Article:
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This chapter describes the negative impact that ongoing parental rejection can have on sexual and gender minority individuals and the importance of promoting parental acceptance. It then introduces and describes the structure and intervention strategies of relationship-focused therapy—a time-limited, experiential, family-based treatment specifically designed to increase parental acceptance, reduce parental rejection, and help sexual and gender minority individuals and their parents re-establish or develop loving, supportive, mutually respectful, meaningful relationships. Then, research findings supporting the model are summarized, a clinical vignette illustrating the treatment is presented, and some of the constraints and limitations of the model are noted.
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In 2015, marriage equality in the United States was a big win for the gay and lesbian movement. Marriage equality as a primary focus of the movement, however, was not without its critiques, particularly as an issue affecting mostly white, gay, economically secure individuals. Given the history of the movement, it is essential to ask what is next. Young queer and trans people represent the next generation of potential activists and advocates for queer and trans liberation, yet little empirical attention has been paid to their goals for the movement and motivations to be actively involved, particularly among young adults in rural, conservative states. Therefore, this study sought to understand the social, economic, and environmental issues deemed important by queer and trans young adults (aged 18–29), as well as their motivations to get involved in activism efforts. Data came from a mixed-methods program evaluation, which presents a picture of the issues and motivations that led study participants (n = 65) toward activism in one conservative, highly rural, Southwestern state in the United States. The findings of this study are discussed in light of theoretical and empirical literature and then implications for the queer and trans movement, activists, and organizers are offered.
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Few societal attitudes and opinions have changed as quickly as those regarding sexual minority people and rights. In the context of dramatic social change, there have been multiple policy changes toward social inclusion and rights for lesbian, gay, and bisexual (LGB) people, and perceptions that the sociocultural context for LGB people—perhaps particularly for youth—has improved. Yet recent evidence from the developmental sciences points to paradoxical findings: in many cases there have been growing rather than shrinking health disparities. The authors suggest that there is a developmental collision between normative adolescent developmental processes and sexual minority youth identities and visibility.
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BACKGROUND AND OBJECTIVES: Lesbian, gay, bisexual, transgender, and questioning (LGBTQ) youth are suggested to be overrepresented in unstable housing and foster care. In the current study, we assess whether LGBTQ youth are overrepresented in unstable housing and foster care and examine disparities in school functioning, substance use, and mental health for LGBTQ youth versus heterosexual youth in unstable housing and foster care. METHODS: A total of 895 218 students (10–18 years old) completed the cross-sectional California Healthy Kids Survey from 2013 to 2015. Surveys were administered in 2641 middle and high schools throughout California. Primary outcome measures included school functioning (eg, school climate, absenteeism), substance use, and mental health. RESULTS: More youth living in foster care (30.4%) and unstable housing (25.3%) self-identified as LGBTQ than youth in a nationally representative sample (11.2%). Compared with heterosexual youth and youth in stable housing, LGBTQ youth in unstable housing reported poorer school functioning (Bs = −0.10 to 0.40), higher substance use (Bs = 0.26–0.28), and poorer mental health (odds ratios = 0.73–0.80). LGBTQ youth in foster care reported more fights in school (B = 0.16), victimization (B = 0.10), and mental health problems (odds ratios = 0.82–0.73) compared with LGBTQ youth in stable housing and heterosexual youth in foster care. CONCLUSIONS: Disparities for LGBTQ youth are exacerbated when they live in foster care or unstable housing. This points to a need for protections for LGBTQ youth in care and care that is affirming of their sexual orientation and gender identity.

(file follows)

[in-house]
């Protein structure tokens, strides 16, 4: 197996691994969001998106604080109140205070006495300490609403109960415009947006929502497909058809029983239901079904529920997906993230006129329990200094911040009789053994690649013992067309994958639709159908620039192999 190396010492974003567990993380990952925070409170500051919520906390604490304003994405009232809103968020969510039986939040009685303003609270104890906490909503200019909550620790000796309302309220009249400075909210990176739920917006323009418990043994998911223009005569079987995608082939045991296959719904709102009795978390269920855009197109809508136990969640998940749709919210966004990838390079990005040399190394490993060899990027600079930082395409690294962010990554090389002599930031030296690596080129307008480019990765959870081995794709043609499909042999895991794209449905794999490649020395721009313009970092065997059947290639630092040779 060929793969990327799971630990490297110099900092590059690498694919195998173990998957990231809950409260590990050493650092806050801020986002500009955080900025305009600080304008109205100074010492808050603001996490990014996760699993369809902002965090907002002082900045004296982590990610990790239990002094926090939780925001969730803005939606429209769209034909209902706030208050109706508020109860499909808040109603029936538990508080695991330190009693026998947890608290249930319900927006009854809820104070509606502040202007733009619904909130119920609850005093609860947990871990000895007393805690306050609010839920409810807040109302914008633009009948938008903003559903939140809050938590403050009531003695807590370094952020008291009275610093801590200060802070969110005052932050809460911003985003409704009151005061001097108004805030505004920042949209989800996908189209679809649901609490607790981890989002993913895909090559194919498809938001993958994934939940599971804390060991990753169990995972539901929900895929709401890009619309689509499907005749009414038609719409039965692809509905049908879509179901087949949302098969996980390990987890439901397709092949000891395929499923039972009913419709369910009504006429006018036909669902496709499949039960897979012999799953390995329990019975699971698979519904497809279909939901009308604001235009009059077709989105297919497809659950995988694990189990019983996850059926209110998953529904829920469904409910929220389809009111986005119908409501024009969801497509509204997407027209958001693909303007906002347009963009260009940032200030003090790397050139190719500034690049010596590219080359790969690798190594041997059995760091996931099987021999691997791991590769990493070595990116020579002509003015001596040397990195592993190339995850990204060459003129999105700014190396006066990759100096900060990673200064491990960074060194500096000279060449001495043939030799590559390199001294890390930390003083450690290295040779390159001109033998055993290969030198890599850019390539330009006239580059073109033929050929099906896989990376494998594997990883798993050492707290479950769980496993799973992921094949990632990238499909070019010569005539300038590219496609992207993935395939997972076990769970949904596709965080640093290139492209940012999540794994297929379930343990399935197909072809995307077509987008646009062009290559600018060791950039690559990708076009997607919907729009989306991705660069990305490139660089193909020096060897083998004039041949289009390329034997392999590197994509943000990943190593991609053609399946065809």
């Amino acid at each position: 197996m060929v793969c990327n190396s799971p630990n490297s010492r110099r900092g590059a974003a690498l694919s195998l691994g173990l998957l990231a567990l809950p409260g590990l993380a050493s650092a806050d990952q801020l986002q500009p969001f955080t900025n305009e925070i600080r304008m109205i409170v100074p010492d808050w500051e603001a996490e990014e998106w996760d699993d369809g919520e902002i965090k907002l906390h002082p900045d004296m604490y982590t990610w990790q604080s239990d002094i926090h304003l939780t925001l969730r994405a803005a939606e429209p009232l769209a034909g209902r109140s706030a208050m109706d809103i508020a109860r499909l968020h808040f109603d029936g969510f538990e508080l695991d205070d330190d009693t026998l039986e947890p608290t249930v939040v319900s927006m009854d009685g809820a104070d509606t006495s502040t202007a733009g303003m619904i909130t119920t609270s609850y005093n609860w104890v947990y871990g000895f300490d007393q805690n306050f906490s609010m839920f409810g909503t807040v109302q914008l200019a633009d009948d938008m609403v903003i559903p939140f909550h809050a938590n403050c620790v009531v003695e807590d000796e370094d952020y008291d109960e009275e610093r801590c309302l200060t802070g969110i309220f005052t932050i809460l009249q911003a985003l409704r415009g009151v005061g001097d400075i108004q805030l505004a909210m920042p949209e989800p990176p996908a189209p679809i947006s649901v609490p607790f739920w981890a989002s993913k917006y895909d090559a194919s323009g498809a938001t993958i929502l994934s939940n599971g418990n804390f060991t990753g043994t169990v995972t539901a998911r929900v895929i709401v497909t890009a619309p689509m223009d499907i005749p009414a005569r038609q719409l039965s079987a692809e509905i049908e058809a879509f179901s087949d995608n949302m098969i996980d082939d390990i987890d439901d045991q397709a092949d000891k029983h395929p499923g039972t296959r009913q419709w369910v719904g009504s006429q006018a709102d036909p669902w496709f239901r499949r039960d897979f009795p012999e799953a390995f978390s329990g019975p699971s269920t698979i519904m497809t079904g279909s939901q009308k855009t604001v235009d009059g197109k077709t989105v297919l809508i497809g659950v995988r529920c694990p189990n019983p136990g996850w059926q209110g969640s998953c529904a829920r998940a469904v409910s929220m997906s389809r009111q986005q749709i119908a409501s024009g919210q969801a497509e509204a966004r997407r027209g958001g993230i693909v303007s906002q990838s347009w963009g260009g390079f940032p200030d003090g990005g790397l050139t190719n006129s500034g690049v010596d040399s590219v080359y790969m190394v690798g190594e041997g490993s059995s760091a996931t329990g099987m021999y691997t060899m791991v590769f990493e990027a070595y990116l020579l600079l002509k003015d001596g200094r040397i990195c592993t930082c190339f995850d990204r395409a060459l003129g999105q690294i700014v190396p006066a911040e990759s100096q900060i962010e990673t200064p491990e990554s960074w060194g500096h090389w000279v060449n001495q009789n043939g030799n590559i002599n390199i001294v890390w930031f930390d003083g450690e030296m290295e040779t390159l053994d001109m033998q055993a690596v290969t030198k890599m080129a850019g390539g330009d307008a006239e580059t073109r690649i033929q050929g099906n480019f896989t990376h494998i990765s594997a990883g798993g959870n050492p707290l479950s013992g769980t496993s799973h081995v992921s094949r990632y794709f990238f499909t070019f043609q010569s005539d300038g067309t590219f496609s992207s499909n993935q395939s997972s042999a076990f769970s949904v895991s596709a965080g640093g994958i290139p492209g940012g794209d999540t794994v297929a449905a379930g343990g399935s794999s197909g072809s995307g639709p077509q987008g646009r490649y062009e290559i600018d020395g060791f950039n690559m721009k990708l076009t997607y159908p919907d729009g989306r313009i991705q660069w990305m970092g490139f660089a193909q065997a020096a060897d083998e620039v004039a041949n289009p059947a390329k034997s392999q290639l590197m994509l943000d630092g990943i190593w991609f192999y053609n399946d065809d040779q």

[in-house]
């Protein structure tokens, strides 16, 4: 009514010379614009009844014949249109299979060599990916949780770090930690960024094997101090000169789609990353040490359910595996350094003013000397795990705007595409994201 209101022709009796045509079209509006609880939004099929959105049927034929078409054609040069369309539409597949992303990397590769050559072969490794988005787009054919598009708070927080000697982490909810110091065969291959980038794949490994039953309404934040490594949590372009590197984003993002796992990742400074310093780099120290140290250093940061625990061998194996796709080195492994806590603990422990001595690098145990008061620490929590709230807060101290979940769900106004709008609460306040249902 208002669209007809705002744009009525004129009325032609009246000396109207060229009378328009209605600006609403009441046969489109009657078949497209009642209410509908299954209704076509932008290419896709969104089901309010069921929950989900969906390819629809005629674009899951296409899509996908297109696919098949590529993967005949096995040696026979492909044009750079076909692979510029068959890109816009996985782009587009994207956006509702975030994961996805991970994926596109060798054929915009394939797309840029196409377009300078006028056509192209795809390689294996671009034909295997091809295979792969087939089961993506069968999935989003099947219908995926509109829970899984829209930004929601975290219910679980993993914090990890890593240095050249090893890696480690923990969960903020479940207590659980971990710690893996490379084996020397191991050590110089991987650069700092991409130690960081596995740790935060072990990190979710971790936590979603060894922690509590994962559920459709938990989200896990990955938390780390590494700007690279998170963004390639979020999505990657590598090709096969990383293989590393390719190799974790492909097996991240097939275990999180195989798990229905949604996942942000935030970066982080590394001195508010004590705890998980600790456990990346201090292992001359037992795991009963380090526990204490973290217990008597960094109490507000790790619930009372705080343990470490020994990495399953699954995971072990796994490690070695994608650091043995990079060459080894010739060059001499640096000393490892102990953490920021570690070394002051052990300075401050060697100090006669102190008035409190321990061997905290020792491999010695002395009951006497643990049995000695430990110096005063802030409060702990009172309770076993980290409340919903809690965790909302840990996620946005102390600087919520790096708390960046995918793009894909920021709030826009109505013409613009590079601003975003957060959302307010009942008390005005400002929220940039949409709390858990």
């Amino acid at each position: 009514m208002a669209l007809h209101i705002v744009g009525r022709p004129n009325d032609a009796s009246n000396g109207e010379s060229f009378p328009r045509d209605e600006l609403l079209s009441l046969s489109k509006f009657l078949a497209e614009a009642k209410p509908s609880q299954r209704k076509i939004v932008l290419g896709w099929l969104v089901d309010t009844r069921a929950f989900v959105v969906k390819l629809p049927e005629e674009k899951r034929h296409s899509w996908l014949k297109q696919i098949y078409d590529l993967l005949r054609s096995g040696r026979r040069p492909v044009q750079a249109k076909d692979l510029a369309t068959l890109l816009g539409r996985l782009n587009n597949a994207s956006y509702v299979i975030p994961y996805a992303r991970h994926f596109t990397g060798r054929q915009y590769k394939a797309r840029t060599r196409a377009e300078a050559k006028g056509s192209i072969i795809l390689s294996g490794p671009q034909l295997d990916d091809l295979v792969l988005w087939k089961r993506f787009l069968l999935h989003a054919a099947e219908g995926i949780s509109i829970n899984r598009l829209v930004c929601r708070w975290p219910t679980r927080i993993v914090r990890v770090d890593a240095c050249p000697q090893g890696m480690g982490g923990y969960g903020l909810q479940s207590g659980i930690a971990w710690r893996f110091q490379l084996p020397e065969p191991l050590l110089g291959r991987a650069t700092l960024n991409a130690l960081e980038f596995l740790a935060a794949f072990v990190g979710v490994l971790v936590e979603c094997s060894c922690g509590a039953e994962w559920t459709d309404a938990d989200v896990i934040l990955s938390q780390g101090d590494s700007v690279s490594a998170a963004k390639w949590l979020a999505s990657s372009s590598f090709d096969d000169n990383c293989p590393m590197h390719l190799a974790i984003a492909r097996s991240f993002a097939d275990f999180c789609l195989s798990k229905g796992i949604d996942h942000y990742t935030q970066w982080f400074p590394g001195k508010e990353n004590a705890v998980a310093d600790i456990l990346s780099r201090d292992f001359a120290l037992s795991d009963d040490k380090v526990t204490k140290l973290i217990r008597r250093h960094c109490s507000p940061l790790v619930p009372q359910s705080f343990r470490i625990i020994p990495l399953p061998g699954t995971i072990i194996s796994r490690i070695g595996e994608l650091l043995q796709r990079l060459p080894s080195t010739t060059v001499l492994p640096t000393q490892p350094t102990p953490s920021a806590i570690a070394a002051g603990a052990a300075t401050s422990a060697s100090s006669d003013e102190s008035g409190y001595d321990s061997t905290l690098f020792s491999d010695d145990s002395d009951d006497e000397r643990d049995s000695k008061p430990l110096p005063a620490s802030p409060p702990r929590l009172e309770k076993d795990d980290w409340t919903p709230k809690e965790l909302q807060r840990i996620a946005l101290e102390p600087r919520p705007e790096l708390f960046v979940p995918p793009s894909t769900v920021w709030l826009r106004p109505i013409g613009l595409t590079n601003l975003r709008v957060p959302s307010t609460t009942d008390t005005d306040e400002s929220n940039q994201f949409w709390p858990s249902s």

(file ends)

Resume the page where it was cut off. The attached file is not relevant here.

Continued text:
Article
Background: Preliminary evidence suggests that sexual minority (e.g. lesbian, gay, bisexual, and same-sex attracted) youth are overrepresented in child welfare services. Yet, no study to date has been able to test this hypothesis with national data. Objective: Using a two-study design, we test whether sexual minority youth are overrepresented in child welfare, foster care, and out-of-home placement using nationally representative data from the United States. Participants and setting: Study 1 data are from the National Longitudinal Study of Adolescent to Adult Health (n = 14,154; Mean age = 15.4). Study 2 data are from wave three of the National Survey of Child and Adolescent Well-Being II (n = 1309; Mean age = 15.0). Methods: For Study 1, we use adjusted logistic regression models to test differences in lifetime foster care involvement between sexual minority and heterosexual youth. In Study 2, we calculate a Disproportionality Representation Index (DRI) - a ratio of sample prevalence relative to the general population - to estimate whether sexual minority youth were overrepresented in child welfare and out-of-home care. Results: Study 1 results indicate that sexual minority youth are nearly 2.5 times as likely as heterosexual youth to experience foster care placement (aOR = 2.43, 95% CI 1.40, 4.21, p = .002). Results from Study 2 show that sexual minority youth were largely overrepresented in child welfare services (DRI = 1.95-2.48) and out-of-home placement (DRI = 3.69-4.68). Conclusions: Findings are the first to demonstrate sexual minority youth's overrepresentation in child welfare, foster care, and out-of-home placement using nationally representative data and emphasizes the need for focused research on sexual minority youth involved in the child welfare system.